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Watershed Condition Framework Synopsis and Review
For years Wildlands CPR has urged the Forest Service to implement policies that focus on restoring whole watersheds in order to improve water quality as well as aquatic and terrestrial habitats. It seems our efforts are paying dividends: the USDA’s current strategic plan makes watershed restoration a core objective for the Forest Service. In response the agency created the Watershed Condition Framework (WCF), which fundamentally changes its restoration approach.
(Please open "Policy Primer.pdf" attached on the right to view the original article with graphs, diagrams and pictures.)
The previous agency paradigm was to treat the worst watershed problems through small projects, resulting in scattered, uncoordinated activities that rarely achieved whole watershed restoration. The WCF represents a more holistic approach and a new way to plan and conduct improvement and maintenance projects across entire watersheds rather than in piecemeal fashion. This marks a significant gain, and while certainly not perfect, demonstrates a change in agency priorities that was long overdue.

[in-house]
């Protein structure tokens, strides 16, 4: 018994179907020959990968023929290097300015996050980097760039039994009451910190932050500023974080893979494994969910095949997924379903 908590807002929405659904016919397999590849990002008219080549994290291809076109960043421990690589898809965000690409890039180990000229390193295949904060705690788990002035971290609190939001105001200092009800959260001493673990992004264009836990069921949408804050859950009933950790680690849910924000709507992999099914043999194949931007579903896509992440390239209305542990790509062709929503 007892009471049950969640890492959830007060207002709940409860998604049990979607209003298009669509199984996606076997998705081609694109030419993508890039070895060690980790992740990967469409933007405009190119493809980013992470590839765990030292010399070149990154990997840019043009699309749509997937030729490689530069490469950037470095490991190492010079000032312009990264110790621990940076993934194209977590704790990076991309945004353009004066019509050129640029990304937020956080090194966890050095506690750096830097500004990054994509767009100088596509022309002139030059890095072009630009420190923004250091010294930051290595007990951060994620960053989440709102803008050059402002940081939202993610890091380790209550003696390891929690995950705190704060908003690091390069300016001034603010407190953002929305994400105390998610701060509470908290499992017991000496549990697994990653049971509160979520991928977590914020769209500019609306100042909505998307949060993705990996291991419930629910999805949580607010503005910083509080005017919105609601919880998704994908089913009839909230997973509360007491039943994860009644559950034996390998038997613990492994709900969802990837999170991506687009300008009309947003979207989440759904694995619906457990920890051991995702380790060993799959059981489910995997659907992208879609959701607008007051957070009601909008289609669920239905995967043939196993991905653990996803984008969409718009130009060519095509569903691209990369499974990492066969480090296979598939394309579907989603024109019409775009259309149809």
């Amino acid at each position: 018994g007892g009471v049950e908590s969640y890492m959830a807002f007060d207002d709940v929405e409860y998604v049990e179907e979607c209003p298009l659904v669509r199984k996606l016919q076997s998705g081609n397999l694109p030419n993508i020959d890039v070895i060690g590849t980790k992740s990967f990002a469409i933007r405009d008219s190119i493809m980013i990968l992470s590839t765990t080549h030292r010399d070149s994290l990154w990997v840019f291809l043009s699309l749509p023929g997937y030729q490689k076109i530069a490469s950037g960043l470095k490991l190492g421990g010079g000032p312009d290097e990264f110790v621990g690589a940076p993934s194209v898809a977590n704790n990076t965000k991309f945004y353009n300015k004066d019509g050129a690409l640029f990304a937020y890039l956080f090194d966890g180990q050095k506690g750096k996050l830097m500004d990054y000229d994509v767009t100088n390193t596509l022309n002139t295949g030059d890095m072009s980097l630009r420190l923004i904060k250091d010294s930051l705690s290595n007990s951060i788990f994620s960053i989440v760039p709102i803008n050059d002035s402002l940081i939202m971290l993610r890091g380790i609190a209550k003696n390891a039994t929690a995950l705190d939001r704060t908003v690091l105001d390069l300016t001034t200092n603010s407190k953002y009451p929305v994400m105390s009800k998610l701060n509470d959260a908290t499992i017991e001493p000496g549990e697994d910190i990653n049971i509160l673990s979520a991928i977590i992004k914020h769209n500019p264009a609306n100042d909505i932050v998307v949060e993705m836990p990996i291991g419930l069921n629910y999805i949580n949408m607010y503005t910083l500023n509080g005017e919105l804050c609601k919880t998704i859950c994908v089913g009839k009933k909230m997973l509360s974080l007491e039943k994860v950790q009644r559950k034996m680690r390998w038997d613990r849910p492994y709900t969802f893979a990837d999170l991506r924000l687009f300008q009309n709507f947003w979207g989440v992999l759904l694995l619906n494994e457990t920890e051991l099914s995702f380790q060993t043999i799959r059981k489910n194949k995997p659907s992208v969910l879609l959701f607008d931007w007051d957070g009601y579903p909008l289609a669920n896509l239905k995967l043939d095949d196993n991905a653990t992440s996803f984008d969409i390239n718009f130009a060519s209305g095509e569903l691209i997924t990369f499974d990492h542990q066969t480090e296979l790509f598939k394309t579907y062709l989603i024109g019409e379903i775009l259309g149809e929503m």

The Forest Service describes the WCF as “a comprehensive approach for classifying watershed condition, proactively implementing integrated restoration in selected watersheds on national forests and grasslands, and tracking and monitoring outcome-based program accomplishments for performance accountability.” (WCF p. 1).
In short, the WCF’s goal is to maintain or improve whole watersheds; it does so through a six-step process that classifies current conditions and prioritizes watersheds in need of restoration. It also requires development and implementation of action plans followed by monitoring to determine the plans’ effectiveness. The WCF describes each step:
- Step A: Classify the condition of all 6th-level watersheds in the national forest by using existing data layers, local knowledge, and professional judgment.
- Step B: Prioritize watersheds for restoration: establish a small set of selected watersheds for targeted improvement equivalent to a 5-year program of work.
- Step C: Develop watershed restoration action plans that identify comprehensive project-level improvement activities.
- Step D: Implement integrated suites of projects in select watersheds.